Debate continues over coal at Northwest ports
By Christina Williams
Sustainable Business Oregon editor
The EPA is urging caution on at least one proposal to export coal to Asia via a Northwest port.
The proposed coal export terminal at the Port of Morrow near Boardman was in the spotlight this week as the U.S. Environmental Protection Agency called for a full review of the potential impacts of exporting large amounts of coal from Wyoming and Montana to Asia.
The Associated Press is reporting that the EPA said that the Port of Morrow project has “the potential to significantly impact human health and the environment." It is asking for the U.S. Army Corps of Engineers to thoroughly investigate overall impacts, including increases in greenhouse gas emissions, rail traffic and mining activity on public lands.
The Port of Morrow project is one of several coal export sites under consideration in the Northwest, sparking debate among environmental groups that argue that such terminals would be detrimental to the environmental health of the region.
A New York Times report highlights the tension between Boardman, which sits in an area replete with wind turbines, biofuels refineries and other clean energy advances, and the interests of environmental groups, which are usually based in cities like Portland and Seattle.
The Times quotes Oregon State Rep. Greg Smith, R-Heppner, who runs an economic development firm working for Ambre Energy, the Australian-owned coal company behind the project.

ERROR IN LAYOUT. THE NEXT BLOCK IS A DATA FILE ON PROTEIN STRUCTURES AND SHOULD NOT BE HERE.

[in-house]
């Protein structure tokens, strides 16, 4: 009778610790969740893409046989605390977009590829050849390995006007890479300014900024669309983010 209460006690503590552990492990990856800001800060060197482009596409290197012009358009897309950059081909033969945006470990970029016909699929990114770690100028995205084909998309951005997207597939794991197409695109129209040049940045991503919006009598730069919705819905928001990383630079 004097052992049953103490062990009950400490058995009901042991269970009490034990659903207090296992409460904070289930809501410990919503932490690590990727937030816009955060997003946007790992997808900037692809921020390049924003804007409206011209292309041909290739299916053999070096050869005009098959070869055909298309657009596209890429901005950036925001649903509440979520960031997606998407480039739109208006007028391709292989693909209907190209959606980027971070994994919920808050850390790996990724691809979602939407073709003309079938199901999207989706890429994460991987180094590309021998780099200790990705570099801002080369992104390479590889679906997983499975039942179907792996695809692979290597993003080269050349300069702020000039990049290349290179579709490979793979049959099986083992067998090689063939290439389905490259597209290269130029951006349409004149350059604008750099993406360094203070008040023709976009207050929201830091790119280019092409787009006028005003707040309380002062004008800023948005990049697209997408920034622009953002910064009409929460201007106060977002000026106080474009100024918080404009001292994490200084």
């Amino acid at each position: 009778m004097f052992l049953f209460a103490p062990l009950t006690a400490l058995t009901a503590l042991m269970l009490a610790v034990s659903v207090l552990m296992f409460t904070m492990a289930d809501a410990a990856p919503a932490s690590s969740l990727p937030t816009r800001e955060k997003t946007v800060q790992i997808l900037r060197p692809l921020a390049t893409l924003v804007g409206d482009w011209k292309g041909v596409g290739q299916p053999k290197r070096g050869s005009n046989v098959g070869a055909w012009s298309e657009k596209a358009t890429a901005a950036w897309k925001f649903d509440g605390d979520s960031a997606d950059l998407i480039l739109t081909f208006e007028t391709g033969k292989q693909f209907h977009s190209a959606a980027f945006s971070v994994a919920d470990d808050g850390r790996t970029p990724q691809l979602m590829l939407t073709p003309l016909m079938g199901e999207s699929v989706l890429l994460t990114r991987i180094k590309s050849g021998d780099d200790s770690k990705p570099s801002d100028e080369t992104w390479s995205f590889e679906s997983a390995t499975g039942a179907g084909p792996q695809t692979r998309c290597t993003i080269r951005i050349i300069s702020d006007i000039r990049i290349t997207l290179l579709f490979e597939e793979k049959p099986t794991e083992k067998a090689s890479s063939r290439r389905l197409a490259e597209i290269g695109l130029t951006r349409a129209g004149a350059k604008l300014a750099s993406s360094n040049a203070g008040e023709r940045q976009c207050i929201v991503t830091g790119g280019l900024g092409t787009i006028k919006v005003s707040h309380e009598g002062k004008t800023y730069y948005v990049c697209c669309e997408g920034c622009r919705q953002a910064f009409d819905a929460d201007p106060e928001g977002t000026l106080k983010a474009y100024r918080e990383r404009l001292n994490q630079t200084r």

"There's no doubt the nation's moving in a direction of renewable energy," he told the Times. "But until the world fully develops those alternatives we still have to have economic development."
Ambre would invest $159 million in the “Morrow Pacific Project,” an operation that would transport coal by rail from the Powder River Basin to the Port of Morrow near Boardman and transfer it to covered barges. The barges would then ship the coal down the Columbia River to a new $40 million enclosed transloading barge at the Port of St. Helens. That facility would transfer the coal to an ocean vessel.
Officials with the U.S. Army Corps of Engineers have said they will consider the EPA's concerns as they move forward with their review process.
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